Testing the waters

Sen. Portman talks lake’s health with local officials, environmentalists
Tom Jackson
Aug 21, 2013

U.S. Sen. Rob Portman pulled two fish out of Lake Erie Saturday morning, then went ashore to fish for information on what he can do to help improve Lake Erie.

The senator met with about 20 environmentalists and reporters Saturday at an informal gathering around picnic tables at Channel Grove Marina. He said he remains concerned about Asian carp getting into Lake Erie, and he said the Senate would likely support funding to clean up the Great Lakes. Scientists fear that if the Asian carp gets into Lake Erie, it would crowd out desirable local fish such as yellow perch.

Portman said he co-authored a bill, which became law, to speed up a federal study of how to keep Asian carp out of the Great Lakes. The Army Corps of Engineers had planned to spend years studying options, but Congress ordered it to finish the study in 18 months.

Bruce Manny, of the U.S. Geological Survey, told Portman there’s plenty of DNA evidence Asian carp have been getting into the Great Lakes system. “I frankly think they’re in Lake Michigan,” Manny said. But Manny doubts Asian carp are in Lake Erie yet. The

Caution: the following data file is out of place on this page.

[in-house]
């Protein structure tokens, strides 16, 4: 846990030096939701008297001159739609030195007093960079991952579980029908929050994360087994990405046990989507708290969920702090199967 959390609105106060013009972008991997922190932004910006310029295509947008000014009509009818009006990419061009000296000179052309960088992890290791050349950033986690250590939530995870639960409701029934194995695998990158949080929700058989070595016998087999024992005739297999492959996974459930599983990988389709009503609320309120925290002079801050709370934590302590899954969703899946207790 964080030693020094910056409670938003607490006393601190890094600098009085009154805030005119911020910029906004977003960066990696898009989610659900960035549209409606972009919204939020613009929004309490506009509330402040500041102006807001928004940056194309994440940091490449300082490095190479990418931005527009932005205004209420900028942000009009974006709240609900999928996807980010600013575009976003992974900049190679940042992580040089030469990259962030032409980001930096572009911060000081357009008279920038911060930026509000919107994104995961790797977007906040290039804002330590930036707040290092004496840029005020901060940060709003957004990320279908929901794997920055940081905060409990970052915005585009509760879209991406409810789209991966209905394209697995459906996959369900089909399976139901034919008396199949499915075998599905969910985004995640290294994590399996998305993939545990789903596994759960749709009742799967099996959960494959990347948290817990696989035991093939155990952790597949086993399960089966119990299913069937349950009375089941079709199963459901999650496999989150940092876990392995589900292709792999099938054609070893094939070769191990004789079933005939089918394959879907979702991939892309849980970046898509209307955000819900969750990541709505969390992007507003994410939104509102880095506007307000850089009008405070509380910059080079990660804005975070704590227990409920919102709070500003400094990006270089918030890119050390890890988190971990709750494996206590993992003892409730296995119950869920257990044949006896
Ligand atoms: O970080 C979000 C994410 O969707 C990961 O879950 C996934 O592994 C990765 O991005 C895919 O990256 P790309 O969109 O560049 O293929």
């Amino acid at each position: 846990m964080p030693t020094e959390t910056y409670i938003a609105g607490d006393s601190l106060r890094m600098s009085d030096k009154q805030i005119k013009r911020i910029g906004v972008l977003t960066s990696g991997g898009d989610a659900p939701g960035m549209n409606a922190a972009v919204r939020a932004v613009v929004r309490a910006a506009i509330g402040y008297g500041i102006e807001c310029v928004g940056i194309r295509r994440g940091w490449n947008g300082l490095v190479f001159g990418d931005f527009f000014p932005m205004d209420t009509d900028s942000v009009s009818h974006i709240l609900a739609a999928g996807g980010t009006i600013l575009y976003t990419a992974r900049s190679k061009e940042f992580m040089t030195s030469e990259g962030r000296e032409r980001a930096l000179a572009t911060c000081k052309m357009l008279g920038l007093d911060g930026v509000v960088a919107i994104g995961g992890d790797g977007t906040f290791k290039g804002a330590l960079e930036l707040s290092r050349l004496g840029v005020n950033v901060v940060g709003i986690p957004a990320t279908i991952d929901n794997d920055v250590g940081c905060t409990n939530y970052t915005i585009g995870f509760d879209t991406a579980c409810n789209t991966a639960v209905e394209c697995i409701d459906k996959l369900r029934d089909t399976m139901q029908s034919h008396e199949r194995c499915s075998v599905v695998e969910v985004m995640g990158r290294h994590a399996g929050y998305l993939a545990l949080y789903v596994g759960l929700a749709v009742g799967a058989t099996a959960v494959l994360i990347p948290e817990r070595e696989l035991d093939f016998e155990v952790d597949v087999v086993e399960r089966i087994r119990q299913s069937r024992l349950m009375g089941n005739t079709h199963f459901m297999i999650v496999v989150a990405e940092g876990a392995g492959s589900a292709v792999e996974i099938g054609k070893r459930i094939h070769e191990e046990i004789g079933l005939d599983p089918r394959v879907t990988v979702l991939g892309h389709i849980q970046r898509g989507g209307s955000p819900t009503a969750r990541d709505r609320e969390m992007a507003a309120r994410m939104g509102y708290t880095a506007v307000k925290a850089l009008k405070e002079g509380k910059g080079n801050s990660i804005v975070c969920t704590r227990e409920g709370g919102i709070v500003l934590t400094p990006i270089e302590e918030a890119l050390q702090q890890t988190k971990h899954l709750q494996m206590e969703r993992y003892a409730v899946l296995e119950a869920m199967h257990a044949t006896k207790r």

Asian carp DNA that has been found in a few samples from Lake Erie is probably “simply bird poop,” he said.

Jeff Reutter, director of Stone Laboratory, said Lake Erie has plenty of plankton for the carp to eat. “The other lakes, it’s a challenge for them to get enough to eat,” he said. The Asian carp also need a large tributary to spawn, and unfortunately the Maumee River appears to be ideal for that, Reutter said.

Funding for the Great Lakes Restoration Initiative has become an issue in Congress. A House Appropriations subcommittee cut funding from $285 million this year to $60 million next year. The full Appropriations Committee then raised funding to $210 million. “I was surprised by the subcommittee’s cut,” Portman said. “I think there’s more support in the Senate.” But many programs face cuts as Congress struggles to try to trim the deficit, he said. “Let’s be honest. The budget is a problem,” he said. “It’s going to be tight.”

Before his meeting, Portman ventured out onto the lake on a boat run by charter boat captain Paul Pacholski, who pointed out that the senator didn’t have much time to relax and just fish because “everybody was bending his ear the whole time.”